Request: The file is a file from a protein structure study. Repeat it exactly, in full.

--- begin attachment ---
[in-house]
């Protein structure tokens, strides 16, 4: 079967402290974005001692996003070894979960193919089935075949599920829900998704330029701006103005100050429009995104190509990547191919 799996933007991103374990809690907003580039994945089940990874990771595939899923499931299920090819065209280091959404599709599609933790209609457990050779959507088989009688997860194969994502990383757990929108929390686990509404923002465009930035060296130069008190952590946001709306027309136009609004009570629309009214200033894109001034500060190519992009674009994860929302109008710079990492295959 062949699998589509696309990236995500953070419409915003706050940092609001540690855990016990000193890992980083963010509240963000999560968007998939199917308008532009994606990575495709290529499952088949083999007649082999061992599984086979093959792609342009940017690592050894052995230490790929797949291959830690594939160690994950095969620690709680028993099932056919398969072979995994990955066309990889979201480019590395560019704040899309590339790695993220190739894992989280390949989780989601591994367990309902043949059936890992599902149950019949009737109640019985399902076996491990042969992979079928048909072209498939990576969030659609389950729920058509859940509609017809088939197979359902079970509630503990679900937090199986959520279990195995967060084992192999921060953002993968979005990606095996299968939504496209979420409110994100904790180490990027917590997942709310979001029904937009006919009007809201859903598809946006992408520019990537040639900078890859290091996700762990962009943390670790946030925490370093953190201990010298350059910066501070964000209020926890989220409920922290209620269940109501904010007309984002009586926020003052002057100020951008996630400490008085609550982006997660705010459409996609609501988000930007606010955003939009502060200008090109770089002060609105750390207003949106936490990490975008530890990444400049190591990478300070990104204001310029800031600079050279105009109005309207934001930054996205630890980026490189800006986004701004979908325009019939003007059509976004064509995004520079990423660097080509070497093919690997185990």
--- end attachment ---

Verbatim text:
[in-house]
């Protein structure tokens, strides 16, 4: 079967402290974005001692996003070894979960193919089935075949599920829900998704330029701006103005100050429009995104190509990547191919 799996933007991103374990809690907003580039994945089940990874990771595939899923499931299920090819065209280091959404599709599609933790209609457990050779959507088989009688997860194969994502990383757990929108929390686990509404923002465009930035060296130069008190952590946001709306027309136009609004009570629309009214200033894109001034500060190519992009674009994860929302109008710079990492295959 062949699998589509696309990236995500953070419409915003706050940092609001540690855990016990000193890992980083963010509240963000999560968007998939199917308008532009994606990575495709290529499952088949083999007649082999061992599984086979093959792609342009940017690592050894052995230490790929797949291959830690594939160690994950095969620690709680028993099932056919398969072979995994990955066309990889979201480019590395560019704040899309590339790695993220190739894992989280390949989780989601591994367990309902043949059936890992599902149950019949009737109640019985399902076996491990042969992979079928048909072209498939990576969030659609389950729920058509859940509609017809088939197979359902079970509630503990679900937090199986959520279990195995967060084992192999921060953002993968979005990606095996299968939504496209979420409110994100904790180490990027917590997942709310979001029904937009006919009007809201859903598809946006992408520019990537040639900078890859290091996700762990962009943390670790946030925490370093953190201990010298350059910066501070964000209020926890989220409920922290209620269940109501904010007309984002009586926020003052002057100020951008996630400490008085609550982006997660705010459409996609609501988000930007606010955003939009502060200008090109770089002060609105750390207003949106936490990490975008530890990444400049190591990478300070990104204001310029800031600079050279105009109005309207934001930054996205630890980026490189800006986004701004979908325009019939003007059509976004064509995004520079990423660097080509070497093919690997185990």